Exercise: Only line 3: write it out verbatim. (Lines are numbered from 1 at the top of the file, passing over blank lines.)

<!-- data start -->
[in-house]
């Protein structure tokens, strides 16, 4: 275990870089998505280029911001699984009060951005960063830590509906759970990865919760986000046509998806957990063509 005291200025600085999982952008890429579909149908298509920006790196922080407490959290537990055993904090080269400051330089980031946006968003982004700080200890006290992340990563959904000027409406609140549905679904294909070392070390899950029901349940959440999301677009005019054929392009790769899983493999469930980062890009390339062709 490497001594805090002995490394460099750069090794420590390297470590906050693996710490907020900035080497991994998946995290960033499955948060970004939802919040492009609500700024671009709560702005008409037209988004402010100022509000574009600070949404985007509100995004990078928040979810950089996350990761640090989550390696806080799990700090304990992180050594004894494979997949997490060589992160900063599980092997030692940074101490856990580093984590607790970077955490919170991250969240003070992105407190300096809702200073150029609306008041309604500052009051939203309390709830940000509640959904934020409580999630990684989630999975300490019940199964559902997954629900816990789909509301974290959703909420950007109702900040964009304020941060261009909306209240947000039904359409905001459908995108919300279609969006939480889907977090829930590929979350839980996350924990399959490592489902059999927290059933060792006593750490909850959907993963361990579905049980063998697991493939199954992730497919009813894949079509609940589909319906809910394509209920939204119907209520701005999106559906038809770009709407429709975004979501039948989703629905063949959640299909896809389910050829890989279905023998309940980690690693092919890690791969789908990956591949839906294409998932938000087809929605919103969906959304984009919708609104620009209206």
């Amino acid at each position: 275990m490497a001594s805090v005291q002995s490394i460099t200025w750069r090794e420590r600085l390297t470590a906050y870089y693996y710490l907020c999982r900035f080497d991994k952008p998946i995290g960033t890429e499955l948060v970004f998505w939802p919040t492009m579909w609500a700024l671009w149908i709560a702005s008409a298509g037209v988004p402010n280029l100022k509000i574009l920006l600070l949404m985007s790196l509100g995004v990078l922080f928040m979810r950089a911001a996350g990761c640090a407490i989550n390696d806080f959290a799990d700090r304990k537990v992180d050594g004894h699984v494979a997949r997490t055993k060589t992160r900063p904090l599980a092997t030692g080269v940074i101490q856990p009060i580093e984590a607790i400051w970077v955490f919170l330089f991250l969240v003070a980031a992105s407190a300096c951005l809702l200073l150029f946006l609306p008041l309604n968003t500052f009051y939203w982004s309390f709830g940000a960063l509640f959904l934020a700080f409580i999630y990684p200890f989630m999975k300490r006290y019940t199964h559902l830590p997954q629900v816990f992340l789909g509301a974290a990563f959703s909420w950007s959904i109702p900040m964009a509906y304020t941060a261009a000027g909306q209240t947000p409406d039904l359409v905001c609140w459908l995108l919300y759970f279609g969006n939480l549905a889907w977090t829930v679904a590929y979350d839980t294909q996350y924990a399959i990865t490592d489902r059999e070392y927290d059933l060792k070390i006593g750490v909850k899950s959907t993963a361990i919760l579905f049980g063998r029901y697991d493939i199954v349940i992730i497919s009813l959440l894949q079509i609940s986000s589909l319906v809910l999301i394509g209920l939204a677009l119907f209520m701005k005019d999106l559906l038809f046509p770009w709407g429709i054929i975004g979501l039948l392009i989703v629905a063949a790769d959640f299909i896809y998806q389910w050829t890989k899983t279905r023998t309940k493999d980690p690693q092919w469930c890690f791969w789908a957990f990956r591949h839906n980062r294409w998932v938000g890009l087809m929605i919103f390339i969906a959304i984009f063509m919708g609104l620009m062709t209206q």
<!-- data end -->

């Amino acid at each position: 275990m490497a001594s805090v005291q002995s490394i460099t200025w750069r090794e420590r600085l390297t470590a906050y870089y693996y710490l907020c999982r900035f080497d991994k952008p998946i995290g960033t890429e499955l948060v970004f998505w939802p919040t492009m579909w609500a700024l671009w149908i709560a702005s008409a298509g037209v988004p402010n280029l100022k509000i574009l920006l600070l949404m985007s790196l509100g995004v990078l922080f928040m979810r950089a911001a996350g990761c640090a407490i989550n390696d806080f959290a799990d700090r304990k537990v992180d050594g004894h699984v494979a997949r997490t055993k060589t992160r900063p904090l599980a092997t030692g080269v940074i101490q856990p009060i580093e984590a607790i400051w970077v955490f919170l330089f991250l969240v003070a980031a992105s407190a300096c951005l809702l200073l150029f946006l609306p008041l309604n968003t500052f009051y939203w982004s309390f709830g940000a960063l509640f959904l934020a700080f409580i999630y990684p200890f989630m999975k300490r006290y019940t199964h559902l830590p997954q629900v816990f992340l789909g509301a974290a990563f959703s909420w950007s959904i109702p900040m964009a509906y304020t941060a261009a000027g909306q209240t947000p409406d039904l359409v905001c609140w459908l995108l919300y759970f279609g969006n939480l549905a889907w977090t829930v679904a590929y979350d839980t294909q996350y924990a399959i990865t490592d489902r059999e070392y927290d059933l060792k070390i006593g750490v909850k899950s959907t993963a361990i919760l579905f049980g063998r029901y697991d493939i199954v349940i992730i497919s009813l959440l894949q079509i609940s986000s589909l319906v809910l999301i394509g209920l939204a677009l119907f209520m701005k005019d999106l559906l038809f046509p770009w709407g429709i054929i975004g979501l039948l392009i989703v629905a063949a790769d959640f299909i896809y998806q389910w050829t890989k899983t279905r023998t309940k493999d980690p690693q092919w469930c890690f791969w789908a957990f990956r591949h839906n980062r294409w998932v938000g890009l087809m929605i919103f390339i969906a959304i984009f063509m919708g609104l620009m062709t209206q």